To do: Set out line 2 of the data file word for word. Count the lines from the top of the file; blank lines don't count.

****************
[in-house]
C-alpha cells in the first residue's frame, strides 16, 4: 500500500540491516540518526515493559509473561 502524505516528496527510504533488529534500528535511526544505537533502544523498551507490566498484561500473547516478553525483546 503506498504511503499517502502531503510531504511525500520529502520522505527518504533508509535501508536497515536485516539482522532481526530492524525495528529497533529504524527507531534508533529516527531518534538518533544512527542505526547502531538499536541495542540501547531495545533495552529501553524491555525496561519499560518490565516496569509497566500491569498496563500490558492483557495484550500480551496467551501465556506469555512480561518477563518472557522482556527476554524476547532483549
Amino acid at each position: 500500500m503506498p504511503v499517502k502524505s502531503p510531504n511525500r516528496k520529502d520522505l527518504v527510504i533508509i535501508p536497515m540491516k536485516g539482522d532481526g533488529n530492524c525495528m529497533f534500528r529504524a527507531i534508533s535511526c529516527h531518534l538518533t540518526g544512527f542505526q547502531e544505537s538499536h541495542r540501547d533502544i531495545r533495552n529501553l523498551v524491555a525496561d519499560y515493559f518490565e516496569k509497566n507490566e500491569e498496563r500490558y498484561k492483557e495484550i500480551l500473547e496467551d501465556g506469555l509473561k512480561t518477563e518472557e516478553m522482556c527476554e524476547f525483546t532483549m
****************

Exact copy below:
C-alpha cells in the first residue's frame, strides 16, 4: 500500500540491516540518526515493559509473561 502524505516528496527510504533488529534500528535511526544505537533502544523498551507490566498484561500473547516478553525483546 503506498504511503499517502502531503510531504511525500520529502520522505527518504533508509535501508536497515536485516539482522532481526530492524525495528529497533529504524527507531534508533529516527531518534538518533544512527542505526547502531538499536541495542540501547531495545533495552529501553524491555525496561519499560518490565516496569509497566500491569498496563500490558492483557495484550500480551496467551501465556506469555512480561518477563518472557522482556527476554524476547532483549